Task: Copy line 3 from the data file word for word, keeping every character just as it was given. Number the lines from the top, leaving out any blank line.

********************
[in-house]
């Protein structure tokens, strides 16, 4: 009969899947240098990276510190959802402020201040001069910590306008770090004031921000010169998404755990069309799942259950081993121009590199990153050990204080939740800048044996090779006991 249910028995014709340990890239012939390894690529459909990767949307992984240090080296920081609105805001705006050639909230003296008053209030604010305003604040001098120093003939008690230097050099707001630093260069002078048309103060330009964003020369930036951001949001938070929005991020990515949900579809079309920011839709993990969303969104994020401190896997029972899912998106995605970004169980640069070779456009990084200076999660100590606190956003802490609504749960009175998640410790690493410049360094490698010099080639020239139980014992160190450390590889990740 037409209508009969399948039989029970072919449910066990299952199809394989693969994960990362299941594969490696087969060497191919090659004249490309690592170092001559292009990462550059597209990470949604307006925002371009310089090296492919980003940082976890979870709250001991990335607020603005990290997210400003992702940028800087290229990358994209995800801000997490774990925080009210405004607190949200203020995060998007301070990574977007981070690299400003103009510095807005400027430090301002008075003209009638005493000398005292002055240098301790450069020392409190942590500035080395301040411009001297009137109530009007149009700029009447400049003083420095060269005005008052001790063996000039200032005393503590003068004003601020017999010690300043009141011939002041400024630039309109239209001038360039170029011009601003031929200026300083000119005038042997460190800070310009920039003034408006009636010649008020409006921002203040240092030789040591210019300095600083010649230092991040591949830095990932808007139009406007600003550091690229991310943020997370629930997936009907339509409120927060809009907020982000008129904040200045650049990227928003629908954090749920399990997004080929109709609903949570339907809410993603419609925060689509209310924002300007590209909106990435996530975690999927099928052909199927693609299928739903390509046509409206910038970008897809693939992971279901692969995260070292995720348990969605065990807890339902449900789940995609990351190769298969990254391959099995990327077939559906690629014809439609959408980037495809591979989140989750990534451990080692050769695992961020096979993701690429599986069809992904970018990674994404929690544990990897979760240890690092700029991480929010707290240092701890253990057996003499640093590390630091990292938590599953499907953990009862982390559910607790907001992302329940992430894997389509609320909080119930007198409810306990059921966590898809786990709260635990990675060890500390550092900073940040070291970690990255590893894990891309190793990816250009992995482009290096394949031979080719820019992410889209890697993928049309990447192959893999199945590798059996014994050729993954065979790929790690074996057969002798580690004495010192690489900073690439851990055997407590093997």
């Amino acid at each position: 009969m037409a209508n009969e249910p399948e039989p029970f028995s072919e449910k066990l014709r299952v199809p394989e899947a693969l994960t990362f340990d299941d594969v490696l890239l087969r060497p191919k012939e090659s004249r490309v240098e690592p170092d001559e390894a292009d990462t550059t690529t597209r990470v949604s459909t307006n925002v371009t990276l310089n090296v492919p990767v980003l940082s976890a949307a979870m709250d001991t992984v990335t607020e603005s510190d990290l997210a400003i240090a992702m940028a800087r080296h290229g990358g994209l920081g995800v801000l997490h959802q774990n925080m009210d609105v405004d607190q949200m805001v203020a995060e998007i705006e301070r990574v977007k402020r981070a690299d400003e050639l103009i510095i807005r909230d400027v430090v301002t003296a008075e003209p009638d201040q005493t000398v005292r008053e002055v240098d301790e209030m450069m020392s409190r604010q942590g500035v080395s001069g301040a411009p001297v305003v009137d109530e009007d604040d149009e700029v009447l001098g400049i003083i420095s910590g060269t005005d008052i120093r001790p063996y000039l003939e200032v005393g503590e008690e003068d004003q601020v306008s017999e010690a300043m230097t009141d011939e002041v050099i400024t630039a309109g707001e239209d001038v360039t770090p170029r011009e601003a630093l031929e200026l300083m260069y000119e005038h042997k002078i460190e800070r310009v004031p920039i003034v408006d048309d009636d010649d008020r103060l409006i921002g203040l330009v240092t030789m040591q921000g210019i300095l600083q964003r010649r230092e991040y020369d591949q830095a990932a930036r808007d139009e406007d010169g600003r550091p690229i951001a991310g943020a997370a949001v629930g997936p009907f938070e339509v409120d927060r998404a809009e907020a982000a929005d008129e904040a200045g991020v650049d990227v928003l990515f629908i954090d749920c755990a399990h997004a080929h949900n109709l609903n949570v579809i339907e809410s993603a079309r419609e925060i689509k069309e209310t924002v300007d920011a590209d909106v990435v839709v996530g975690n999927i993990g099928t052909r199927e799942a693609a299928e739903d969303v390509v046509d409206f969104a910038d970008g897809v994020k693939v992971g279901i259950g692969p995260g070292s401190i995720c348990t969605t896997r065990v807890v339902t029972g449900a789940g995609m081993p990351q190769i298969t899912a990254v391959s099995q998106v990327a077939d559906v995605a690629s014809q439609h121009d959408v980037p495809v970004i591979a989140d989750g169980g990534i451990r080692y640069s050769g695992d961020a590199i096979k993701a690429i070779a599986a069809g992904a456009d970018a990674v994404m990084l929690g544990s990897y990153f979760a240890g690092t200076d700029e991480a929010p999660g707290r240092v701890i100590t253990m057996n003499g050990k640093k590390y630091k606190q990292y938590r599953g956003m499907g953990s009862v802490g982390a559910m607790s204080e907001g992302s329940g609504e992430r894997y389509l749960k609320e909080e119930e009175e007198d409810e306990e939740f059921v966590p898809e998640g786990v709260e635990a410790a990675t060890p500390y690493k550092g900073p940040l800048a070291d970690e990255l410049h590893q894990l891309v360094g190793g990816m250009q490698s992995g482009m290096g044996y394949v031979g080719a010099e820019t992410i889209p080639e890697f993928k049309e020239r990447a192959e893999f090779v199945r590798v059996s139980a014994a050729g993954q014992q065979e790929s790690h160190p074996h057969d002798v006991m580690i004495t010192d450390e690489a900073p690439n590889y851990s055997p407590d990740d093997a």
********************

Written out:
């Amino acid at each position: 009969m037409a209508n009969e249910p399948e039989p029970f028995s072919e449910k066990l014709r299952v199809p394989e899947a693969l994960t990362f340990d299941d594969v490696l890239l087969r060497p191919k012939e090659s004249r490309v240098e690592p170092d001559e390894a292009d990462t550059t690529t597209r990470v949604s459909t307006n925002v371009t990276l310089n090296v492919p990767v980003l940082s976890a949307a979870m709250d001991t992984v990335t607020e603005s510190d990290l997210a400003i240090a992702m940028a800087r080296h290229g990358g994209l920081g995800v801000l997490h959802q774990n925080m009210d609105v405004d607190q949200m805001v203020a995060e998007i705006e301070r990574v977007k402020r981070a690299d400003e050639l103009i510095i807005r909230d400027v430090v301002t003296a008075e003209p009638d201040q005493t000398v005292r008053e002055v240098d301790e209030m450069m020392s409190r604010q942590g500035v080395s001069g301040a411009p001297v305003v009137d109530e009007d604040d149009e700029v009447l001098g400049i003083i420095s910590g060269t005005d008052i120093r001790p063996y000039l003939e200032v005393g503590e008690e003068d004003q601020v306008s017999e010690a300043m230097t009141d011939e002041v050099i400024t630039a309109g707001e239209d001038v360039t770090p170029r011009e601003a630093l031929e200026l300083m260069y000119e005038h042997k002078i460190e800070r310009v004031p920039i003034v408006d048309d009636d010649d008020r103060l409006i921002g203040l330009v240092t030789m040591q921000g210019i300095l600083q964003r010649r230092e991040y020369d591949q830095a990932a930036r808007d139009e406007d010169g600003r550091p690229i951001a991310g943020a997370a949001v629930g997936p009907f938070e339509v409120d927060r998404a809009e907020a982000a929005d008129e904040a200045g991020v650049d990227v928003l990515f629908i954090d749920c755990a399990h997004a080929h949900n109709l609903n949570v579809i339907e809410s993603a079309r419609e925060i689509k069309e209310t924002v300007d920011a590209d909106v990435v839709v996530g975690n999927i993990g099928t052909r199927e799942a693609a299928e739903d969303v390509v046509d409206f969104a910038d970008g897809v994020k693939v992971g279901i259950g692969p995260g070292s401190i995720c348990t969605t896997r065990v807890v339902t029972g449900a789940g995609m081993p990351q190769i298969t899912a990254v391959s099995q998106v990327a077939d559906v995605a690629s014809q439609h121009d959408v980037p495809v970004i591979a989140d989750g169980g990534i451990r080692y640069s050769g695992d961020a590199i096979k993701a690429i070779a599986a069809g992904a456009d970018a990674v994404m990084l929690g544990s990897y990153f979760a240890g690092t200076d700029e991480a929010p999660g707290r240092v701890i100590t253990m057996n003499g050990k640093k590390y630091k606190q990292y938590r599953g956003m499907g953990s009862v802490g982390a559910m607790s204080e907001g992302s329940g609504e992430r894997y389509l749960k609320e909080e119930e009175e007198d409810e306990e939740f059921v966590p898809e998640g786990v709260e635990a410790a990675t060890p500390y690493k550092g900073p940040l800048a070291d970690e990255l410049h590893q894990l891309v360094g190793g990816m250009q490698s992995g482009m290096g044996y394949v031979g080719a010099e820019t992410i889209p080639e890697f993928k049309e020239r990447a192959e893999f090779v199945r590798v059996s139980a014994a050729g993954q014992q065979e790929s790690h160190p074996h057969d002798v006991m580690i004495t010192d450390e690489a900073p690439n590889y851990s055997p407590d990740d093997a």